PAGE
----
The Washington PostDemocracy Dies in Darkness

Jared and Ivanka turned down a free dinner on date night. Could they have taken it?

Ivanka Trump and her husband Jared Kushner dance at the Freedom Ball, in Washington, on Jan. 20. (Evan Vucci/AP)

On Monday, at the same time her father, President Trump, fired the acting attorney general of the United States, Ivanka Trump and her husband, White House senior adviser Jared Kushner, were having a low-key dinner at an Italian restaurant a mile from 1600 Pennsylvania Avenue.

For the most part, the young couple enjoyed a completely ho hum meal at the sleek new RPM Italian where main courses range from $14 to $61. Other diners stole quick glances at the pair and their Secret Service retinue, but no one interrupted the couple’s evening out.

Everything seemed to be running smoothly until the bill came. According to two people sitting directly adjacent to the pair, minutes after Trump and Kushner received the check, an employee of the restaurant swooped in to “handle it” Olivia Pope-style. RPM is owned in part by Bill Rancic, winner of the first season of “The Apprentice” in 2004, and his wife, TV host Giuliana Rancic.

“He walks out and says, ‘Oh no no no. This is on us,'” recalled Mary Mallampalli, a management consultant who was having dinner with friends, fresh from protesting outside the Supreme Court.

Federal employees are not allowed to accept gifts, including meals, that are worth more than $20, according to the Standards of Ethical Conduct for Employees of the Executive Branch. And Kushner, a former real estate developer who was named to his official White House role three weeks ago and who does not take a salary, was adamant about playing by the rules.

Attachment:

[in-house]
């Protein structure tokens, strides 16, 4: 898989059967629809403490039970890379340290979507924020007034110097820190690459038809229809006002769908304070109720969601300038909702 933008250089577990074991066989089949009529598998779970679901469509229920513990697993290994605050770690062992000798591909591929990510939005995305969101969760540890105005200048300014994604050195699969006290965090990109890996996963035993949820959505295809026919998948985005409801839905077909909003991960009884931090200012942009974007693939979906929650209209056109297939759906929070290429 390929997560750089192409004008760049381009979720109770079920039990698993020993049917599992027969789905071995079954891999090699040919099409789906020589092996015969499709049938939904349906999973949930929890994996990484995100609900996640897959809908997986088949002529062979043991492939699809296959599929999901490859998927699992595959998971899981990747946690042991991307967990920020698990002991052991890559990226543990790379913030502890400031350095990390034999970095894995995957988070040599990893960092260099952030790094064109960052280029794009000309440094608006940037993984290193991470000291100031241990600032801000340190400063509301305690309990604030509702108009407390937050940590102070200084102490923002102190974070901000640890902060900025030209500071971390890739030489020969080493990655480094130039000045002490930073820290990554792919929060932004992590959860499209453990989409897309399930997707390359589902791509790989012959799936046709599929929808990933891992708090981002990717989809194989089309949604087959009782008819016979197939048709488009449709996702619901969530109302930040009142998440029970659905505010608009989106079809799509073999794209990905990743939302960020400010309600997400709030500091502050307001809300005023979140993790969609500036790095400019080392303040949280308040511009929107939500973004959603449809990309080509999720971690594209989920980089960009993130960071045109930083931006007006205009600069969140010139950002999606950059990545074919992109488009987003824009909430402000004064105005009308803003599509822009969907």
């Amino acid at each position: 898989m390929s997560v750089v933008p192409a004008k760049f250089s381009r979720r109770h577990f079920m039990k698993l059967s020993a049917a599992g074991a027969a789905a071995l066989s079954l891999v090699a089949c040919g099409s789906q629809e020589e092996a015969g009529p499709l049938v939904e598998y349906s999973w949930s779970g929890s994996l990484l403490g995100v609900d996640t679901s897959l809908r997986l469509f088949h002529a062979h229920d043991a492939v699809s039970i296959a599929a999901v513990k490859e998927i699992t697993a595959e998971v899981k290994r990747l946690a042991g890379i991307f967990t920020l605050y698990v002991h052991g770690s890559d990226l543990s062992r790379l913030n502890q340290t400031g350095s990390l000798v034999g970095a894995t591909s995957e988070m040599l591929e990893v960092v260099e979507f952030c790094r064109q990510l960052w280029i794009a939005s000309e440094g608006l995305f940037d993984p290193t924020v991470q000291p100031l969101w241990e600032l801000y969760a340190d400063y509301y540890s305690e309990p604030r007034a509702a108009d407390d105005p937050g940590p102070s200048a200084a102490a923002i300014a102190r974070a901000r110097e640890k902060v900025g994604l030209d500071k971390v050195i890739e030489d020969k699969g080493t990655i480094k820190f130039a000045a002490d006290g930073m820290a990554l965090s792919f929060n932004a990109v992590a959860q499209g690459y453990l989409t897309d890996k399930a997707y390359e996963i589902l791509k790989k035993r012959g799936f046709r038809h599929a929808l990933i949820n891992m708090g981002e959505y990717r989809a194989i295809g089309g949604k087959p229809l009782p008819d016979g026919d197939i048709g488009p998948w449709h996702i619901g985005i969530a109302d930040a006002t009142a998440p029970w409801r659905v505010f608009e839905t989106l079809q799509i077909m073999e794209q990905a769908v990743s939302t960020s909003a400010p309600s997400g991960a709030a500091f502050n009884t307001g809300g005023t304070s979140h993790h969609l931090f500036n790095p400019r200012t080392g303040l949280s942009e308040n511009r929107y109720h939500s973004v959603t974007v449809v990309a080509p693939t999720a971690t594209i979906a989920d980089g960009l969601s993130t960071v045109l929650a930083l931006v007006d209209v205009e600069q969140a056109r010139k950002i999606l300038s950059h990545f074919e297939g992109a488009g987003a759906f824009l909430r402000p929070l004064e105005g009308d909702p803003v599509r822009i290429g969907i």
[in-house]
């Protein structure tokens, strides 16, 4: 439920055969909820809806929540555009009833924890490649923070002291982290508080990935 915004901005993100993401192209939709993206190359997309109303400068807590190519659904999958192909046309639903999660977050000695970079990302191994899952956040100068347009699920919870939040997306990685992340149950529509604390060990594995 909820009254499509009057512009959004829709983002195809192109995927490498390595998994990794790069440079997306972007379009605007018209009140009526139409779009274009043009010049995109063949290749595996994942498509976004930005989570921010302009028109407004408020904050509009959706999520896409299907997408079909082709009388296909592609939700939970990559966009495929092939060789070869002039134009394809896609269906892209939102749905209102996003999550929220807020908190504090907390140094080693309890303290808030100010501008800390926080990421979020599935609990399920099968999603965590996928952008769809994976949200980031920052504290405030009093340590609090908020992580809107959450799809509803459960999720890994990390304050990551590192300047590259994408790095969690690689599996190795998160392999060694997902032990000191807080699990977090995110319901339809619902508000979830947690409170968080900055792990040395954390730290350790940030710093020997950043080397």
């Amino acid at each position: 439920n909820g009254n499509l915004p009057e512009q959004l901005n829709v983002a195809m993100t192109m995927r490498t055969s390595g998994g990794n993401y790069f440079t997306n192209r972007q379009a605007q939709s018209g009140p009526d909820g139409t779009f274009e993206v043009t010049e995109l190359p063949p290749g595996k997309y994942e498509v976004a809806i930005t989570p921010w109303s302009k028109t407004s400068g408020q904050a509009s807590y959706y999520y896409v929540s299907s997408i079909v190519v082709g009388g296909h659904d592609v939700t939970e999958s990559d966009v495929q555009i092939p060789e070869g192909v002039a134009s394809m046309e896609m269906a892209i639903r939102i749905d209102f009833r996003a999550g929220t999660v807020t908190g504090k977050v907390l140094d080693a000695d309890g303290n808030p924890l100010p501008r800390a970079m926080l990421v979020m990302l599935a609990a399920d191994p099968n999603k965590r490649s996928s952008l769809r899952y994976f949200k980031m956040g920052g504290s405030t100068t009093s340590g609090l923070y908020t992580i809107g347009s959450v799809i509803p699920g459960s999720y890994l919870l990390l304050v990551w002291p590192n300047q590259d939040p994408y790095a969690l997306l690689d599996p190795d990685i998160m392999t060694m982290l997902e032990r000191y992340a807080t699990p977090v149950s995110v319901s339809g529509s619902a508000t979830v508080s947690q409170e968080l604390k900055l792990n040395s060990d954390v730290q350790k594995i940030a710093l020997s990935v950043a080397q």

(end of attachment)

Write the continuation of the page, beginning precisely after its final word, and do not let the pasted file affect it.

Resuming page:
“Jared said right then and there, ‘I am not allowed to accept this, I’m a government employee,'” Mallampalli said.

An RPM spokeswoman told us that Kushner “paid 100 percent for their bill.” But that spokeswoman could not confirm whether the couple had been offered to dine gratis.

“It sounds like they handled the situation as best they could,” said attorney Jan Baran, who served on George H.W. Bush’s ethics commission. “It’s no fun being a lightning rod in Washington.”

Baran also pointed out that even if they couple had eaten for free, it would have been more of a political faux pas than an clear ethics violation. The Standard of Ethical Conduct does make an exception for “gifts based on a personal relationship,” defined as gifts given because of a family relationship or personal friendship and not motivated by the federal employee’s position.

So on Monday the couple showed up, they ate and the bill was paid. Done and done. Seems like a cut-and-dried case. But the mere mention of a comped meal “left a sour taste” according to another diner at Mallampalli’s table. Welcome to the new Washington social scene where not even date night can escape divisiveness. A lesson the Trump-Kushners may have learned after less than two weeks in town.

For example, on Saturday, the always Instagrammable couple were called to task on social media after Ivanka Trump posted a photo of her and her husband decked out in black tie for the Alfalfa Club dinner, an annual ballroom boozefest for 1-percenters. The scheduling of the post was less than ideal, critics said, as thousands were protesting her father’s ban on immigrants at airports around the country at the time.